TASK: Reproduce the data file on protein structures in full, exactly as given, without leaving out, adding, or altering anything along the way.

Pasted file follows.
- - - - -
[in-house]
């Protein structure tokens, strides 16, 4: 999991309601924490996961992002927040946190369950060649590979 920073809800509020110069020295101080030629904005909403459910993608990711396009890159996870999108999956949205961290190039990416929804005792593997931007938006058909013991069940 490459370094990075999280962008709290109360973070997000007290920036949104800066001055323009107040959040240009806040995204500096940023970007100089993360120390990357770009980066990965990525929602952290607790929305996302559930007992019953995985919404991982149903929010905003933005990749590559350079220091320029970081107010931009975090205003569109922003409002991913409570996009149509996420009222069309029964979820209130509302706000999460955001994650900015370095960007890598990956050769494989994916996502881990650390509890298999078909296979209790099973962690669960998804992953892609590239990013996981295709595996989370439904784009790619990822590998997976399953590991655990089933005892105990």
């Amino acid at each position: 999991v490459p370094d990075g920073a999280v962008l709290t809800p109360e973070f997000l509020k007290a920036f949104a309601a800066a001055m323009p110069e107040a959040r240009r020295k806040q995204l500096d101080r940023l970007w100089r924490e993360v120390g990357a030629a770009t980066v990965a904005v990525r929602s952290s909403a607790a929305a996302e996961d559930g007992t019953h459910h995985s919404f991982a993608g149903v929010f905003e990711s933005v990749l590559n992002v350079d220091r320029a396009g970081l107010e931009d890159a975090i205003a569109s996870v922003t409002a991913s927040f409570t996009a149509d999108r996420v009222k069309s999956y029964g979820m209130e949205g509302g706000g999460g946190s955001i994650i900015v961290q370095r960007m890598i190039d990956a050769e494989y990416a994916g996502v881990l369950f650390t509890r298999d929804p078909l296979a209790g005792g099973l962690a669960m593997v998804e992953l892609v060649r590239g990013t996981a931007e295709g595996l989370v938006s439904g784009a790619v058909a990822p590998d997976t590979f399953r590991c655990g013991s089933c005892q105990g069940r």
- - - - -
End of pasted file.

[in-house]
């Protein structure tokens, strides 16, 4: 999991309601924490996961992002927040946190369950060649590979 920073809800509020110069020295101080030629904005909403459910993608990711396009890159996870999108999956949205961290190039990416929804005792593997931007938006058909013991069940 490459370094990075999280962008709290109360973070997000007290920036949104800066001055323009107040959040240009806040995204500096940023970007100089993360120390990357770009980066990965990525929602952290607790929305996302559930007992019953995985919404991982149903929010905003933005990749590559350079220091320029970081107010931009975090205003569109922003409002991913409570996009149509996420009222069309029964979820209130509302706000999460955001994650900015370095960007890598990956050769494989994916996502881990650390509890298999078909296979209790099973962690669960998804992953892609590239990013996981295709595996989370439904784009790619990822590998997976399953590991655990089933005892105990």
């Amino acid at each position: 999991v490459p370094d990075g920073a999280v962008l709290t809800p109360e973070f997000l509020k007290a920036f949104a309601a800066a001055m323009p110069e107040a959040r240009r020295k806040q995204l500096d101080r940023l970007w100089r924490e993360v120390g990357a030629a770009t980066v990965a904005v990525r929602s952290s909403a607790a929305a996302e996961d559930g007992t019953h459910h995985s919404f991982a993608g149903v929010f905003e990711s933005v990749l590559n992002v350079d220091r320029a396009g970081l107010e931009d890159a975090i205003a569109s996870v922003t409002a991913s927040f409570t996009a149509d999108r996420v009222k069309s999956y029964g979820m209130e949205g509302g706000g999460g946190s955001i994650i900015v961290q370095r960007m890598i190039d990956a050769e494989y990416a994916g996502v881990l369950f650390t509890r298999d929804p078909l296979a209790g005792g099973l962690a669960m593997v998804e992953l892609v060649r590239g990013t996981a931007e295709g595996l989370v938006s439904g784009a790619v058909a990822p590998d997976t590979f399953r590991c655990g013991s089933c005892q105990g069940r």